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City Council split over future of Vibrant Batavia program

BATAVIA – A split on the future of Vibrant Batavia became crystal clear Monday night during the City Council’s discussion over whether it should continue to fund the community development network for the last two years of a recommended five-year commitment.

Council members Rose Mary Christian, Alfred McGinnis, Paul Viele and Kathleen Briggs said they are against allocating any more taxpayer money to support the initiative, which was started in 2012 under recommendations from the city’s Community Improvement Plan.

Last year, the Council authorized a $25,000 stipend for Vibrant Batavia activities in 2016-17, contingent on the network’s ability to raise $15,000 in private funding and to deliver a sustainability strategy.

With City Manager Jason R. Molino absent from Monday’s meeting, the Council was unable to get an answer on the status of the $15,000.

“They have to demonstrate that they have it (the money) for us to release the $25,000 or we can revoke it,” Council President Eugene A. Jankowski Jr. said.

That isn’t an issue as far as Christian is concerned. She said the city has many more pressing needs.

“We need surveillance cameras, sidewalks and video cameras for police officers. They have a spray park at Austin Park and we were supposed to get one on the south side,” she said. “We’re fiscally stressed … and we want to put money into Vibrant Batavia? Let’s end this. No ifs, ands or buts about it.”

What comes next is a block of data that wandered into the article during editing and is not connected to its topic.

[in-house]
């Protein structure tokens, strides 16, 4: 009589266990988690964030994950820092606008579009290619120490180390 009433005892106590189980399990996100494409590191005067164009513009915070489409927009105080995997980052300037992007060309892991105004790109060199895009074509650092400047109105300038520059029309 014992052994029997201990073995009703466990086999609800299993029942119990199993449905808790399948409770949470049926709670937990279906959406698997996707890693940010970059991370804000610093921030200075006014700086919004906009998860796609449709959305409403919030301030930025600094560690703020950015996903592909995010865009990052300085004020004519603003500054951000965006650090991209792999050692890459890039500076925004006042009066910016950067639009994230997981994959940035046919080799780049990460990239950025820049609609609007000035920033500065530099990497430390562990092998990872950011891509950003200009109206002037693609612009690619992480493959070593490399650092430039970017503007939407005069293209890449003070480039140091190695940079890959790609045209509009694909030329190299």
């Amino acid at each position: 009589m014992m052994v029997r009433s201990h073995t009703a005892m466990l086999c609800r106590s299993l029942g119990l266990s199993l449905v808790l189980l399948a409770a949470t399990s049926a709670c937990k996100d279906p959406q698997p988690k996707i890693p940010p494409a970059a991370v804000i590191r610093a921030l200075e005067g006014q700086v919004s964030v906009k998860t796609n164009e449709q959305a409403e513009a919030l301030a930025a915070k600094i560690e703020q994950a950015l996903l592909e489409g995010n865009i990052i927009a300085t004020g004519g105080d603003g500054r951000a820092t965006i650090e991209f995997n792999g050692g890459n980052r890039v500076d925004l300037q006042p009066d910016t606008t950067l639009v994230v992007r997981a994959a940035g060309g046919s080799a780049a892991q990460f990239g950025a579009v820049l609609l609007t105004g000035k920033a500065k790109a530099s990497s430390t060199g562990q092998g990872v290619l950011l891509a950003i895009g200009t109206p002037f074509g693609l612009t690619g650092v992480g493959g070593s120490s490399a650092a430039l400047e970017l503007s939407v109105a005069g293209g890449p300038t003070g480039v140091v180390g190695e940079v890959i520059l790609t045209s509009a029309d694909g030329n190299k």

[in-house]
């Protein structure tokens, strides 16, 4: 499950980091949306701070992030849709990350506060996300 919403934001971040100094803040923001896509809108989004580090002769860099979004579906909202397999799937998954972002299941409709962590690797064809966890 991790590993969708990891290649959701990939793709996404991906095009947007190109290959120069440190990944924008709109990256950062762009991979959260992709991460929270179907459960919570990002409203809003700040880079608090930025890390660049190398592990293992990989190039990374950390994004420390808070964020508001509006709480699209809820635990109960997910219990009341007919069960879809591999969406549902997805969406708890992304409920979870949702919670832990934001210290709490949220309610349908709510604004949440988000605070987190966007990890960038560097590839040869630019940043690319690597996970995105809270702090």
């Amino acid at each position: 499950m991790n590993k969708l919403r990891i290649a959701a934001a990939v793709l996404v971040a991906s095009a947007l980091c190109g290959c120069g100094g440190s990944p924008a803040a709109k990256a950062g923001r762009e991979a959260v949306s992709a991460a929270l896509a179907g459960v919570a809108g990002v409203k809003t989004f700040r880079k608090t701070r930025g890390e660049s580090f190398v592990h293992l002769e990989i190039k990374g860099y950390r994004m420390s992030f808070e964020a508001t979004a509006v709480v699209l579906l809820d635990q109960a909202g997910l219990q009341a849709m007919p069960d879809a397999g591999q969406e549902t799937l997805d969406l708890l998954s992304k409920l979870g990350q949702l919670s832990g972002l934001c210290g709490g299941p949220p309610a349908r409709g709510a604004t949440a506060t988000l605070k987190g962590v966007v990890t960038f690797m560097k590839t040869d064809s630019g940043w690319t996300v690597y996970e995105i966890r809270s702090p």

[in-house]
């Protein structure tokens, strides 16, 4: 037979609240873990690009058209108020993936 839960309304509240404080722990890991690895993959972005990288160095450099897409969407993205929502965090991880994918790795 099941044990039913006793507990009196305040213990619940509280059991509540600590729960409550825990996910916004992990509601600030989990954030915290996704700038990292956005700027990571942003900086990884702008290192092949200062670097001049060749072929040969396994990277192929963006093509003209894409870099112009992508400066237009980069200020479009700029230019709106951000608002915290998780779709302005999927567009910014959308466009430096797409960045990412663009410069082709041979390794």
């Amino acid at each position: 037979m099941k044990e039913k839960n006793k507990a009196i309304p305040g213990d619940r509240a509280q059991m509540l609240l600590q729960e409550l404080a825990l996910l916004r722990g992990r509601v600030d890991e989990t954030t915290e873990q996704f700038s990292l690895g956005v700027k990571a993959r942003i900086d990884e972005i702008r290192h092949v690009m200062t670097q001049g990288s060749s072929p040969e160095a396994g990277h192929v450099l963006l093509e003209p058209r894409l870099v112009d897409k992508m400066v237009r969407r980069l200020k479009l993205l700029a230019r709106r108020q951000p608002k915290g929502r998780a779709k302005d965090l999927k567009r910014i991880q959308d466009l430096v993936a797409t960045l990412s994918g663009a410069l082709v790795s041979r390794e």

Those on the other side of the issue – John Canale, Adam Tabelski and Patti Pacino – said they want to know if the $15,000 will be raised by Vibrant Batavia volunteers and are in favor of moving the discussion forward.

“Let’s take a look at where we are now and the good work that Vibrant Batavia has done,” Tabelski said.

Jankowski said the “great work” is not the issue – “the issue is how to fund it.”

He said he hopes that Molino will be able to make a presentation at the next Council meeting on May 9.

In a memo to the Council, Molino outlined the Vibrant Batavia funding plan for the next two years.

It calls for $25,000 from the Council, $24,000 that remains from prior-year appropriations, $33,000 from the sale of a house on Walnut Street through an auction and $15,000 from a grant to support “Healthy Blocks” initiatives in low- to moderate-income areas.

McGinnis balked at the city earmarking proceeds from the auction for Vibrant Batavia.

“Any money coming into the city should go to the general fund or to a specific (fund),” he said.

Molino also recommended that the city renew its agreement with NeighborWorks Rochester, which hires a community organizer and oversees the program. Currently, Vibrant Batavia is without a leader as a result of last month’s resignation of Leanna DiRisio.

NeighborWorks Rochester receives around $3,000 annually for its services, said Eric B. Van Dusen, the agency’s director of community initiatives.

In another development, the Council held a public hearing on its franchise agreement renewal with Time Warner Cable Northeast, LLC, for another 10 years.

No one spoke at the hearing, setting the stage for adoption by the Council on May 9.